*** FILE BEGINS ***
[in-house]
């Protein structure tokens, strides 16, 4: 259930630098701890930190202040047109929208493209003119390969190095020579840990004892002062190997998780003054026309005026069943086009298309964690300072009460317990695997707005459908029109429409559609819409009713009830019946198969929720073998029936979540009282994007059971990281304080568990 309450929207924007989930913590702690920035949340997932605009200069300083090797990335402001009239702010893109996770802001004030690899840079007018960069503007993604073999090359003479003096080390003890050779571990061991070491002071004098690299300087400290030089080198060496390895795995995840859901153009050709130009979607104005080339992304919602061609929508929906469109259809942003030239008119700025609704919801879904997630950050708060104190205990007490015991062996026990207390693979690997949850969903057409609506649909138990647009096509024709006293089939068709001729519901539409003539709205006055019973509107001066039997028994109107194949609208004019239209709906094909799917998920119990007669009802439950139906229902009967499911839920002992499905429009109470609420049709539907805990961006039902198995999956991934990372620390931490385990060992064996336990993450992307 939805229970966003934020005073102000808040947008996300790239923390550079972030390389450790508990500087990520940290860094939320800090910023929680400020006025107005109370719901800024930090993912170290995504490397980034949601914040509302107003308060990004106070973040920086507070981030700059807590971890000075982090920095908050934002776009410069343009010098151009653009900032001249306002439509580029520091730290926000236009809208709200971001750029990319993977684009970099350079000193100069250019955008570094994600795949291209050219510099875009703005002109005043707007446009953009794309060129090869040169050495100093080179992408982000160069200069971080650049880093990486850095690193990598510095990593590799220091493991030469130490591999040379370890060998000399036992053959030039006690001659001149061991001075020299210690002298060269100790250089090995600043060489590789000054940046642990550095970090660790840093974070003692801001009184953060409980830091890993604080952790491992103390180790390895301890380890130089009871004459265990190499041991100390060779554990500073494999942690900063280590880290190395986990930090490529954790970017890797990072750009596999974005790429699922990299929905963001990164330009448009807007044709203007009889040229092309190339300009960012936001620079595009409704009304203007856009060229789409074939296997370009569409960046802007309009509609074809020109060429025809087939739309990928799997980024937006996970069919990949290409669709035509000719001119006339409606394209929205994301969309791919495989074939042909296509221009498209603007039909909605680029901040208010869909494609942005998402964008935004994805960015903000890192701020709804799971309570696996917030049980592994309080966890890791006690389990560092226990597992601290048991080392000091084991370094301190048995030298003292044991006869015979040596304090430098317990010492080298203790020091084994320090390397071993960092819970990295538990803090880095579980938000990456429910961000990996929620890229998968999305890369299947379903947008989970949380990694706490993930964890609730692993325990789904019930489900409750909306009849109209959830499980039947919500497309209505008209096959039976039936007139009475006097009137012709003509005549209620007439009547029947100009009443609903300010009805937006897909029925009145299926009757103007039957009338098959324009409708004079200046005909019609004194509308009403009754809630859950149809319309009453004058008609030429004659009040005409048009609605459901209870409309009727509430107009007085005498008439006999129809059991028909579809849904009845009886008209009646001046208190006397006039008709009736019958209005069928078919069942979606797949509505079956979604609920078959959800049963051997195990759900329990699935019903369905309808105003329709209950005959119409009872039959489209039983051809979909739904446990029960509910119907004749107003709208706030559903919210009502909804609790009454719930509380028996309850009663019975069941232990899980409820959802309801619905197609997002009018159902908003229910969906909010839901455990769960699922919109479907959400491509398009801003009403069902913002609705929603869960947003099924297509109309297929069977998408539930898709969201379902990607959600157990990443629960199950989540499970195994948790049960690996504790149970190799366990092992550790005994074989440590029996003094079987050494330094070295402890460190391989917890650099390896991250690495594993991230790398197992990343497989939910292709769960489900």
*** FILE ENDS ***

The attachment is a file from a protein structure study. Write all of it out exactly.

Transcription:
[in-house]
């Protein structure tokens, strides 16, 4: 259930630098701890930190202040047109929208493209003119390969190095020579840990004892002062190997998780003054026309005026069943086009298309964690300072009460317990695997707005459908029109429409559609819409009713009830019946198969929720073998029936979540009282994007059971990281304080568990 309450929207924007989930913590702690920035949340997932605009200069300083090797990335402001009239702010893109996770802001004030690899840079007018960069503007993604073999090359003479003096080390003890050779571990061991070491002071004098690299300087400290030089080198060496390895795995995840859901153009050709130009979607104005080339992304919602061609929508929906469109259809942003030239008119700025609704919801879904997630950050708060104190205990007490015991062996026990207390693979690997949850969903057409609506649909138990647009096509024709006293089939068709001729519901539409003539709205006055019973509107001066039997028994109107194949609208004019239209709906094909799917998920119990007669009802439950139906229902009967499911839920002992499905429009109470609420049709539907805990961006039902198995999956991934990372620390931490385990060992064996336990993450992307 939805229970966003934020005073102000808040947008996300790239923390550079972030390389450790508990500087990520940290860094939320800090910023929680400020006025107005109370719901800024930090993912170290995504490397980034949601914040509302107003308060990004106070973040920086507070981030700059807590971890000075982090920095908050934002776009410069343009010098151009653009900032001249306002439509580029520091730290926000236009809208709200971001750029990319993977684009970099350079000193100069250019955008570094994600795949291209050219510099875009703005002109005043707007446009953009794309060129090869040169050495100093080179992408982000160069200069971080650049880093990486850095690193990598510095990593590799220091493991030469130490591999040379370890060998000399036992053959030039006690001659001149061991001075020299210690002298060269100790250089090995600043060489590789000054940046642990550095970090660790840093974070003692801001009184953060409980830091890993604080952790491992103390180790390895301890380890130089009871004459265990190499041991100390060779554990500073494999942690900063280590880290190395986990930090490529954790970017890797990072750009596999974005790429699922990299929905963001990164330009448009807007044709203007009889040229092309190339300009960012936001620079595009409704009304203007856009060229789409074939296997370009569409960046802007309009509609074809020109060429025809087939739309990928799997980024937006996970069919990949290409669709035509000719001119006339409606394209929205994301969309791919495989074939042909296509221009498209603007039909909605680029901040208010869909494609942005998402964008935004994805960015903000890192701020709804799971309570696996917030049980592994309080966890890791006690389990560092226990597992601290048991080392000091084991370094301190048995030298003292044991006869015979040596304090430098317990010492080298203790020091084994320090390397071993960092819970990295538990803090880095579980938000990456429910961000990996929620890229998968999305890369299947379903947008989970949380990694706490993930964890609730692993325990789904019930489900409750909306009849109209959830499980039947919500497309209505008209096959039976039936007139009475006097009137012709003509005549209620007439009547029947100009009443609903300010009805937006897909029925009145299926009757103007039957009338098959324009409708004079200046005909019609004194509308009403009754809630859950149809319309009453004058008609030429004659009040005409048009609605459901209870409309009727509430107009007085005498008439006999129809059991028909579809849904009845009886008209009646001046208190006397006039008709009736019958209005069928078919069942979606797949509505079956979604609920078959959800049963051997195990759900329990699935019903369905309808105003329709209950005959119409009872039959489209039983051809979909739904446990029960509910119907004749107003709208706030559903919210009502909804609790009454719930509380028996309850009663019975069941232990899980409820959802309801619905197609997002009018159902908003229910969906909010839901455990769960699922919109479907959400491509398009801003009403069902913002609705929603869960947003099924297509109309297929069977998408539930898709969201379902990607959600157990990443629960199950989540499970195994948790049960690996504790149970190799366990092992550790005994074989440590029996003094079987050494330094070295402890460190391989917890650099390896991250690495594993991230790398197992990343497989939910292709769960489900």